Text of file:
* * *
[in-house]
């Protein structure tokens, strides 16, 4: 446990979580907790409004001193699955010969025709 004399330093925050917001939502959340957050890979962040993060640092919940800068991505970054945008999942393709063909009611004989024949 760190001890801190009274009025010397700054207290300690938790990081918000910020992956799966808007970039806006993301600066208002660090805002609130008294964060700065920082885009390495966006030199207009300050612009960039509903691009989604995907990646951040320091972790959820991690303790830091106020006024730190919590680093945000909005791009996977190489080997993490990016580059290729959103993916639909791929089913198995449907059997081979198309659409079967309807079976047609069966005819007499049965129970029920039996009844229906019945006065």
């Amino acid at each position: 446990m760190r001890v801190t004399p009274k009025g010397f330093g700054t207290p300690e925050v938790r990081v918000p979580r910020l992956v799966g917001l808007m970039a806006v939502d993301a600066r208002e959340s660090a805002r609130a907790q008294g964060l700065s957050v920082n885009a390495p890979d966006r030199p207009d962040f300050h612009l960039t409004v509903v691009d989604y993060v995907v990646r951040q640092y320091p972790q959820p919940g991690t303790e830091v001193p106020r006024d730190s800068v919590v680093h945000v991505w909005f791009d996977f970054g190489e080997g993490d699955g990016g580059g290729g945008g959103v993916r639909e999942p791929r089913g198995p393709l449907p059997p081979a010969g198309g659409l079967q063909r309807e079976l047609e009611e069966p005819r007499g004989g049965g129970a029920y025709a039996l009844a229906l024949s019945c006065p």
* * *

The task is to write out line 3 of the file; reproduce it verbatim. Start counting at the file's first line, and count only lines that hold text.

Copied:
């Amino acid at each position: 446990m760190r001890v801190t004399p009274k009025g010397f330093g700054t207290p300690e925050v938790r990081v918000p979580r910020l992956v799966g917001l808007m970039a806006v939502d993301a600066r208002e959340s660090a805002r609130a907790q008294g964060l700065s957050v920082n885009a390495p890979d966006r030199p207009d962040f300050h612009l960039t409004v509903v691009d989604y993060v995907v990646r951040q640092y320091p972790q959820p919940g991690t303790e830091v001193p106020r006024d730190s800068v919590v680093h945000v991505w909005f791009d996977f970054g190489e080997g993490d699955g990016g580059g290729g945008g959103v993916r639909e999942p791929r089913g198995p393709l449907p059997p081979a010969g198309g659409l079967q063909r309807e079976l047609e009611e069966p005819r007499g004989g049965g129970a029920y025709a039996l009844a229906l024949s019945c006065p």